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La Ville aux Sept Collines
|• Total||180 km2 (70 sq mi)|
|Elevation||726 m (2,382 ft)|
(2015 Projection) 
|• Density||15,000/km2 (40,000/sq mi)|
|Time zone||UTC+1 (CET)|
|• Summer (DST)||UTC+1 (CEST)|
Yaoundé (US: //, UK: / - -/,; French pronunciation: [ja.unde]; German: Jaunde) is the capital of Cameroon and, with a population of more than 2.8 million, the second-largest city in the country after the port city Douala. It lies in the Centre Region of the nation at an elevation of about 750 metres (2,500 ft) above sea level.
The earliest inhabitants of Cameroon were likely the Bakas— or pygmies. They still inhabit the forests of the south and east provinces. Bantu speakers originating in the Cameroonian highlands were among the first groups to move out before other invaders. During the late 1770s and early 1800s, the Fulani—a pastoral Islamic people of the western Sahel—conquered most of what is now northern Cameroon, subjugating or displacing its largely non-Muslim inhabitants.
The outpost of Epsumb or Jeundo was founded between the Nyong and Sanaga rivers at the northern edge of the area's forests in 1887, 1888, or February 1889 by the German explorers Lt. Kund and Tappenbeck by the agreement of the chiefs of Ela Esono. From December 1889 to May 1895, it was occupied by the German botanist Georg August Zenker as an agricultural research station named Jaunde after the local Yaunde or Ewondo people. His settlement served as a base for the area's rubber and ivory trade, purchasing these from the natives in exchange for imported clothing and iron. It was also known in English as Yaunde Station. Major Dominik's establishment of a military garrison at the site in 1895 permitted a Pallotine mission and religious school at nearby Mvolyé (now a suburb).
During World War I, Jaunde was occupied by Belgian troops from the Congo. After Imperial Germany's defeat in that war, France held eastern Cameroon as a mandate of the League of Nations and Yaoundé was chosen to become the capital of the colony in 1922. Douala long remained the more important settlement, but Yaoundé saw rapid growth after 1957 due to the cocoa crisis and unrest along the coast. It continued as the seat of government for the Republic of Cameroon upon its independence.
Most of Yaoundé's economy is centred on the administrative structure of the civil service and the diplomatic services. Owing to these high-profile central structures, Yaounde has a higher standard of living and security than the rest of Cameroon.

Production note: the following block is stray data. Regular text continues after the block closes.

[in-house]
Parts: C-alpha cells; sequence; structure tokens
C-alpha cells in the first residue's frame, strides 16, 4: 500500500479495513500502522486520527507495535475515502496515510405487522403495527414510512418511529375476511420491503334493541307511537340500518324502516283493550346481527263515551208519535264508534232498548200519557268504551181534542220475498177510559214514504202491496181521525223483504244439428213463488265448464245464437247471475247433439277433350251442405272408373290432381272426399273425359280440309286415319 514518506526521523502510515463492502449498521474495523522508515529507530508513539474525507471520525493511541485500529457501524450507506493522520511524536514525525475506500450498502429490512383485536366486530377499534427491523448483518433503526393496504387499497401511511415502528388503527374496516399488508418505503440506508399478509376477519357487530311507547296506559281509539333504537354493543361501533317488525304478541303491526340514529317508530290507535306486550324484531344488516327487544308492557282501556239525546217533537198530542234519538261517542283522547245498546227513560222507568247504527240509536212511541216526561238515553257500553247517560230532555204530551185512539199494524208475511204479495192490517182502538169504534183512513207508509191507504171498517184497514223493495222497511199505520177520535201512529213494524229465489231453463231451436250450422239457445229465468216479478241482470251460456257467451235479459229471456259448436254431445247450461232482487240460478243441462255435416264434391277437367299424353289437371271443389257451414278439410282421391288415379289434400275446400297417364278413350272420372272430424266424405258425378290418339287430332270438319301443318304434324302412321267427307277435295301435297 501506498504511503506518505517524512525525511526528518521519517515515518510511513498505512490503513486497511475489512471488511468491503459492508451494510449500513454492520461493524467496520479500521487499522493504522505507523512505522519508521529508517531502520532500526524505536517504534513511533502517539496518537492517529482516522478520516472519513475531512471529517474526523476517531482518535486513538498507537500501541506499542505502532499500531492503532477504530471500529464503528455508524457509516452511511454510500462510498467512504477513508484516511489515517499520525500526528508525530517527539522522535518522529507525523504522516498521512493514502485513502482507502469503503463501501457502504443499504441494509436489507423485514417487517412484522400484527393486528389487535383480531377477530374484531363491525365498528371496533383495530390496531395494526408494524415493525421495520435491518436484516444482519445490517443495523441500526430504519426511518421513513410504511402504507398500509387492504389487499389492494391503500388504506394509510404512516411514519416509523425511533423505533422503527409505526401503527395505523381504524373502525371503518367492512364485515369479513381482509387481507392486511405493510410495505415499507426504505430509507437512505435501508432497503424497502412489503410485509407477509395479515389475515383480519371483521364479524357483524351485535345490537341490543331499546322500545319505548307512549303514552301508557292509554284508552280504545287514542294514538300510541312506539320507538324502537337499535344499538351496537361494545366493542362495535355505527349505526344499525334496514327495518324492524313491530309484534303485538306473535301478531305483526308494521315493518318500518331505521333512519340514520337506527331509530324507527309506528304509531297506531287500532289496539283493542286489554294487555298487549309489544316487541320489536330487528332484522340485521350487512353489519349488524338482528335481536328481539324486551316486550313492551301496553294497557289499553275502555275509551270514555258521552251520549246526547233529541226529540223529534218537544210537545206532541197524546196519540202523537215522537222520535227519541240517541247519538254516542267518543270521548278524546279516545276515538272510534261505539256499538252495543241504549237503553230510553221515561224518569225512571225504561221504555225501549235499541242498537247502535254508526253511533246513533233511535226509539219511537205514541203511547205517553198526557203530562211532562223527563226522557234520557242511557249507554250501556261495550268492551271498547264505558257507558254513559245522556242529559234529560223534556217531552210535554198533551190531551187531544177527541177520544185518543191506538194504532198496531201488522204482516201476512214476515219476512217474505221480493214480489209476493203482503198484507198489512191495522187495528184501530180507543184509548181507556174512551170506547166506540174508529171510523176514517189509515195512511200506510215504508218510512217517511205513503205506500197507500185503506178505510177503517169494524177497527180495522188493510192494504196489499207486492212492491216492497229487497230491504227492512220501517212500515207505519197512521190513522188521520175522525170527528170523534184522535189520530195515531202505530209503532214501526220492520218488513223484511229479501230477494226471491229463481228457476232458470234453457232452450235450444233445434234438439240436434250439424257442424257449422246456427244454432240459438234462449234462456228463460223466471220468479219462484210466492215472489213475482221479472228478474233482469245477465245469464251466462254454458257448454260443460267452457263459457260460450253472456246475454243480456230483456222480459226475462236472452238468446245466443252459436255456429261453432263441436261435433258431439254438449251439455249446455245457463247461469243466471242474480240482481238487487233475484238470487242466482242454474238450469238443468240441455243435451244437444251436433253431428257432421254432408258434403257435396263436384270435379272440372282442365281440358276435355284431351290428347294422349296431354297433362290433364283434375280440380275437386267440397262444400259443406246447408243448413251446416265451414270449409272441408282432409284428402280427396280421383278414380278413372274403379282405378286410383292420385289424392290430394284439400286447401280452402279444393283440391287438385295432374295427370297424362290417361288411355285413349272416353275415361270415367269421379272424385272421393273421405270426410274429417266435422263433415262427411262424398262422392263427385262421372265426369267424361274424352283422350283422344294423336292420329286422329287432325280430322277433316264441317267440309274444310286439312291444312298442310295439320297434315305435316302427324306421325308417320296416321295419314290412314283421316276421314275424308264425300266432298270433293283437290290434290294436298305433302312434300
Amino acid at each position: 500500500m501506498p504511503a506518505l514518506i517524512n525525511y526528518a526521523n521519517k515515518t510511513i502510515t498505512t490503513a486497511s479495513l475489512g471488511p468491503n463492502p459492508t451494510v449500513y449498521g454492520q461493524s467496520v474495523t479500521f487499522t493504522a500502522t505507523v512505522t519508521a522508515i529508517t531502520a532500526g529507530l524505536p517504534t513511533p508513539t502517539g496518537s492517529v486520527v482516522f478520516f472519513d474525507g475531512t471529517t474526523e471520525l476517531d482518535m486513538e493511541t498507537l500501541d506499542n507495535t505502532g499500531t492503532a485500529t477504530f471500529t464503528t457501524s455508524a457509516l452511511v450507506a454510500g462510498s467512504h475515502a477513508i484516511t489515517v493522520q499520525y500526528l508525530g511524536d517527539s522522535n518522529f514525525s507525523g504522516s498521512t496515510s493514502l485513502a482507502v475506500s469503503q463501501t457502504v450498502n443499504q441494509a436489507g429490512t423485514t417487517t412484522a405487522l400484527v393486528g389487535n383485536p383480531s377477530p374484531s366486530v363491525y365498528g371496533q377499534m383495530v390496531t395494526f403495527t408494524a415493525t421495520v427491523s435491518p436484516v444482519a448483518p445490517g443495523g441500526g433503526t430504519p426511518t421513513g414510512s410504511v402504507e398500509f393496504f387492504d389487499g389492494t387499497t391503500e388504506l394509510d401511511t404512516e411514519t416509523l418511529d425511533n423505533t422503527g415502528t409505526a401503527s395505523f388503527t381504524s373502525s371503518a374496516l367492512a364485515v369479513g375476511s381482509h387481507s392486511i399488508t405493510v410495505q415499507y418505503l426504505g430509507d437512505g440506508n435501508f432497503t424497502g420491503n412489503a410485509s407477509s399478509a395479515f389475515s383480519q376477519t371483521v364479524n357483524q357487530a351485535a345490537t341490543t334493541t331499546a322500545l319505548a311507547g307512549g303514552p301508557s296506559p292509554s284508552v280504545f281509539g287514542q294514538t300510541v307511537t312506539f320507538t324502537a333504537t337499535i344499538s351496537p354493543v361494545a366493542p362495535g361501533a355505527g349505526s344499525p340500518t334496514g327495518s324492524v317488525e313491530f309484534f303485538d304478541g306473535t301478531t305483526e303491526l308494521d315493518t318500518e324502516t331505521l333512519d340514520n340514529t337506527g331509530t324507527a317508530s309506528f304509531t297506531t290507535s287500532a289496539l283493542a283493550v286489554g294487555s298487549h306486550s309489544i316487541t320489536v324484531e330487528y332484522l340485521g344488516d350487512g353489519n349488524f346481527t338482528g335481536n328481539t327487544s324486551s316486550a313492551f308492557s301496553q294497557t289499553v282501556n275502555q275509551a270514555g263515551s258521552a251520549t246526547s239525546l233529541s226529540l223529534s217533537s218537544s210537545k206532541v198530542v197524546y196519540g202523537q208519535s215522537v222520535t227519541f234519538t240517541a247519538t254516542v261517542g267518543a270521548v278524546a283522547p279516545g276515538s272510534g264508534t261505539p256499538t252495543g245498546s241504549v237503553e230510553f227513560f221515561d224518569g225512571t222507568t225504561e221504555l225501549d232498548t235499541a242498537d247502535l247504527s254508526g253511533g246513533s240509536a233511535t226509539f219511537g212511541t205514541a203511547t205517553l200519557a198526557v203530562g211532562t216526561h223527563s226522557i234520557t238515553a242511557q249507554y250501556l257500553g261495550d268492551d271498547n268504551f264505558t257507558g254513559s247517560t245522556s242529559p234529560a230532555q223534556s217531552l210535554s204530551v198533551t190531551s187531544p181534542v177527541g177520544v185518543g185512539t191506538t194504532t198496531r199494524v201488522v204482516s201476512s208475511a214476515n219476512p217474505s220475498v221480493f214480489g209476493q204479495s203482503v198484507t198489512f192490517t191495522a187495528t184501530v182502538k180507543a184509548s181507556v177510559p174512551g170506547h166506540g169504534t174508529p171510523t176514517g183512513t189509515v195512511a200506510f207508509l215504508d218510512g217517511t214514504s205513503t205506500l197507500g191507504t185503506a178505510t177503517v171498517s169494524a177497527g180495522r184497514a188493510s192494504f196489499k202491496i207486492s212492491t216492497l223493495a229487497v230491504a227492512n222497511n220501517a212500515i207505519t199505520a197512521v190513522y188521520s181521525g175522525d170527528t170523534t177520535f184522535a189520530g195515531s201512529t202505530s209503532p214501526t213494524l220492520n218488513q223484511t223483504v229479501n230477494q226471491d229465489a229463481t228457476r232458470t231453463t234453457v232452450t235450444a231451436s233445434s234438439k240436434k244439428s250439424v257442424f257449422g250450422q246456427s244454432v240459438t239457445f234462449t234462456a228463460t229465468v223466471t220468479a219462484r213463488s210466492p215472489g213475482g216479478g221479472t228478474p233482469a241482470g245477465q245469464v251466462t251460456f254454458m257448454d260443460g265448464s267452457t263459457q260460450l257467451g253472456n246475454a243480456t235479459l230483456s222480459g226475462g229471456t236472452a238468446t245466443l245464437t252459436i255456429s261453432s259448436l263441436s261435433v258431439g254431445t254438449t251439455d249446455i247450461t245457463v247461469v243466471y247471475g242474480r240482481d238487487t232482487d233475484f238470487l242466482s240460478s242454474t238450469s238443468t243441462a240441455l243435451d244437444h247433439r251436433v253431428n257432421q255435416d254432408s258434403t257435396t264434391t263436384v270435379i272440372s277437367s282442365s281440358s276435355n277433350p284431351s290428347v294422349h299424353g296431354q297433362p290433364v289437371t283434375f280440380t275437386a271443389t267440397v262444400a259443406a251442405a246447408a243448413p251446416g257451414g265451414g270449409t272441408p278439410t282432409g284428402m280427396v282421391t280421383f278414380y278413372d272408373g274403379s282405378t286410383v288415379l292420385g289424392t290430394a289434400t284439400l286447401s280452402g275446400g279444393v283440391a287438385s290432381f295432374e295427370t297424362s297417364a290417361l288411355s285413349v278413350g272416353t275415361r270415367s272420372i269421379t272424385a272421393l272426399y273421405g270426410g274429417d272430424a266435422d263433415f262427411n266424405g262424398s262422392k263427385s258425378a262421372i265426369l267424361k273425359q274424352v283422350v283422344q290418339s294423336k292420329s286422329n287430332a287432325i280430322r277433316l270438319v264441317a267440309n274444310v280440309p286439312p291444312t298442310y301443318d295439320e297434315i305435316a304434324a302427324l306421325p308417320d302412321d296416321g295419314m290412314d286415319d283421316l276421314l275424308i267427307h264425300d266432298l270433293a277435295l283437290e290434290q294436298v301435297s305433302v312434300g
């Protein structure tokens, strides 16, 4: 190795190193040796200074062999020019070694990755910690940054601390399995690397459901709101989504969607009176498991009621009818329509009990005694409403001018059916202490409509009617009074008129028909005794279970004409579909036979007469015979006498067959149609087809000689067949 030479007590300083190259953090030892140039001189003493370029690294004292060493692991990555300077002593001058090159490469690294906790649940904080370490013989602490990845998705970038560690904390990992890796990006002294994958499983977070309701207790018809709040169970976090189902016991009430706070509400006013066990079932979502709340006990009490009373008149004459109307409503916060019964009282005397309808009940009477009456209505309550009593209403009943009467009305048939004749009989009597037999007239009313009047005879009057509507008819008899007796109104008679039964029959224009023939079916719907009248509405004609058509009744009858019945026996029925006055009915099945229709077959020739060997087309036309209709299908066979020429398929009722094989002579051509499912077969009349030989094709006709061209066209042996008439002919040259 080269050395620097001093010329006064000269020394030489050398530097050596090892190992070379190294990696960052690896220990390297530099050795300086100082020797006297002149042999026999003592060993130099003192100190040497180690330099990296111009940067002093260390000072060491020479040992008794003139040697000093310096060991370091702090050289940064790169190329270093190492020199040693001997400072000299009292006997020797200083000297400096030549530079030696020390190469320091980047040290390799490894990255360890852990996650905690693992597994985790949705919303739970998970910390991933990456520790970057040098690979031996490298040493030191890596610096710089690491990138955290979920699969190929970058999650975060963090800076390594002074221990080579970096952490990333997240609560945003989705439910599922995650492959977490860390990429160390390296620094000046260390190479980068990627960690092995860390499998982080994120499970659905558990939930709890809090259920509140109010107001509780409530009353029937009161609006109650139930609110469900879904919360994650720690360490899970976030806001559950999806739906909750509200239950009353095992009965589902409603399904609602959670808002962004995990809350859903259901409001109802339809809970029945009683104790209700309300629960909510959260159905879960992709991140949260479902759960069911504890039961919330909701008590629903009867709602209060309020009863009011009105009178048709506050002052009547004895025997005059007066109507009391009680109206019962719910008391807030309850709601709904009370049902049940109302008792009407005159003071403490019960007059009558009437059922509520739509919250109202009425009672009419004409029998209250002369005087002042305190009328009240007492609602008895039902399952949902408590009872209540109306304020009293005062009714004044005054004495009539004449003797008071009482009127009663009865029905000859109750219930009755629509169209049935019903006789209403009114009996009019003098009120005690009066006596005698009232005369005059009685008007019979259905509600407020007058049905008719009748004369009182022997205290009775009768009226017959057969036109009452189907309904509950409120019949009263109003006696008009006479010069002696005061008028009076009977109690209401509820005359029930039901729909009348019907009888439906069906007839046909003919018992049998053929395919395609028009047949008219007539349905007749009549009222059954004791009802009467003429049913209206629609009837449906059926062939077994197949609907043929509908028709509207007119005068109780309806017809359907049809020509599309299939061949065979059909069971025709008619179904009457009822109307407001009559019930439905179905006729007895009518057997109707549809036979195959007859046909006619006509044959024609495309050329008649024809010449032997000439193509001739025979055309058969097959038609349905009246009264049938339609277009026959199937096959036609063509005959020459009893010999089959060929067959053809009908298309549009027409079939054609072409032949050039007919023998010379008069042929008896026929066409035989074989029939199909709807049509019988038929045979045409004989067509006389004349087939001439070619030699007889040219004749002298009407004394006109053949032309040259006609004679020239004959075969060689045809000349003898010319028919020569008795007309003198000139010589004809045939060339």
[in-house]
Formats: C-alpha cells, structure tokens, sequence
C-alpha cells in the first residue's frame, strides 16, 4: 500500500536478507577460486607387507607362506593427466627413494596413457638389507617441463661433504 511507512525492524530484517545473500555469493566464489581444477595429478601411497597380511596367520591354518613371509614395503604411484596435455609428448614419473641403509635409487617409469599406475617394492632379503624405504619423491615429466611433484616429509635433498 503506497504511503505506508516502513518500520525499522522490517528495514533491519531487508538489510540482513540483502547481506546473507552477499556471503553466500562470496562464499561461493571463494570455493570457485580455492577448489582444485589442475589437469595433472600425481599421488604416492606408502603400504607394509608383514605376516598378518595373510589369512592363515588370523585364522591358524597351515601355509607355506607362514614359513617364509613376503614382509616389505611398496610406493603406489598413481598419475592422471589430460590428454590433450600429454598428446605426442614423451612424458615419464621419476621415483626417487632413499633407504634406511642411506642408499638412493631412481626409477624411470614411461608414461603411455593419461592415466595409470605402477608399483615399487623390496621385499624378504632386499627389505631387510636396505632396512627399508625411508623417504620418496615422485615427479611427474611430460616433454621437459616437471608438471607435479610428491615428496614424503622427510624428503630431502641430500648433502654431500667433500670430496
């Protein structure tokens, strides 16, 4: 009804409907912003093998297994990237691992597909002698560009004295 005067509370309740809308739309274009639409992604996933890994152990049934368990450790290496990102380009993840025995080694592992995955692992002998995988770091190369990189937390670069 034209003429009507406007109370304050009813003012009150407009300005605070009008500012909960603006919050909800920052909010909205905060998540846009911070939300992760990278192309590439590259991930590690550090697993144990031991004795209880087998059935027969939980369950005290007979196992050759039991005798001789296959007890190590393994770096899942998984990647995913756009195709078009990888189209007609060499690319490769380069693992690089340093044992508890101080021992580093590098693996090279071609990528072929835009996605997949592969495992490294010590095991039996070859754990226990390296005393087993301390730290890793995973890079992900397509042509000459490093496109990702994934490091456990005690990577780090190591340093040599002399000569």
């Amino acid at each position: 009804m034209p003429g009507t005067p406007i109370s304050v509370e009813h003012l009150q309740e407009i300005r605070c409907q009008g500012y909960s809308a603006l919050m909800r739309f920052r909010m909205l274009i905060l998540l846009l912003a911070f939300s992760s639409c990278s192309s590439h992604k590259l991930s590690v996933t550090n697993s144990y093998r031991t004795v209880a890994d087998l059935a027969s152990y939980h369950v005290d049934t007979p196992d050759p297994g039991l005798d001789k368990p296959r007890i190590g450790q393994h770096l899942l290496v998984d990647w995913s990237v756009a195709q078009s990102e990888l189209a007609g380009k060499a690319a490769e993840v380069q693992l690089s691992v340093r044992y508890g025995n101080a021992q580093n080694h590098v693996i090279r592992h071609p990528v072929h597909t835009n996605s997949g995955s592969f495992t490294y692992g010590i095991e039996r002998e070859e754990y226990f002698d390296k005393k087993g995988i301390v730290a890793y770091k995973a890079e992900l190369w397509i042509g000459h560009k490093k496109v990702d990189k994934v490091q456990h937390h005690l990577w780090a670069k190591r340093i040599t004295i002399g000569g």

Local residents engage in urban agriculture. The city is estimated to have "50,000 pigs and over a million chickens."
In 2010, under Mayor Jean Claude Adjessa Melingui, Yaoundé began a flood reduction project, the Yaoundé City Sanitation Master Plan, to deal with "severe floods [that] disrupted the city 15 to 20 times a year, affecting as many as 100,000 people at a time." After four years, the frequency of flooding had been reduced from fifteen to three times a year, and cases of water-borne diseases such as typhoid and malaria were reduced by almost half. Although Melingui died in 2013, local officials are continuing his efforts to transform the city. Ongoing improvements to sanitation infrastructure are being carried out under a "$152 million plan, largely financed by loans, primarily from the African Development Bank and the French Development Agency", slated for completion in 2017.
Despite the security issues and humanitarian crises that have plagued the central African nation, its economy remains stable. In fact, there is diversification of its productive economic activities, with the services sector contributing about half of the total domestic production. However, like many African countries, Cameroon has long suffered from corruption, which dominates almost all the sectors, particularly in the capital city. Oil, gas and mining revenues are rarely reported, which implies massive graft. In addition, there is weak protection of real and intellectual property, and the judicial system is vulnerable to political manipulation.
According to Yaoundé City Council data, over 130 floods struck the city between 1980 and 2014, causing massive loss of life and economic damage. However, there has been a reduction of flooding in the city since the establishment of a sanitation master plan to address the issue. Another measure was to relocate people living along the drainage routes and in low-lying flood zones.
The city centre houses government offices, some hotels, and the central market. The Bastos district, with most homes owned by Cameroonians, is home to foreign embassies and the expatriate European, American and other continental communities (drawn mainly from the diplomatic corps). The presidential palace and compound are in the Etoudi district.
Also found in Yaoundé are:
- the Reunification Monument
- the Sport Palace (Palais des Sports)
- Palais des Congrès
There is a small zoo in the Mvog-Betsi neighbourhood. Yaoundé has a small assortment of Pubs, nightclubs and restaurants.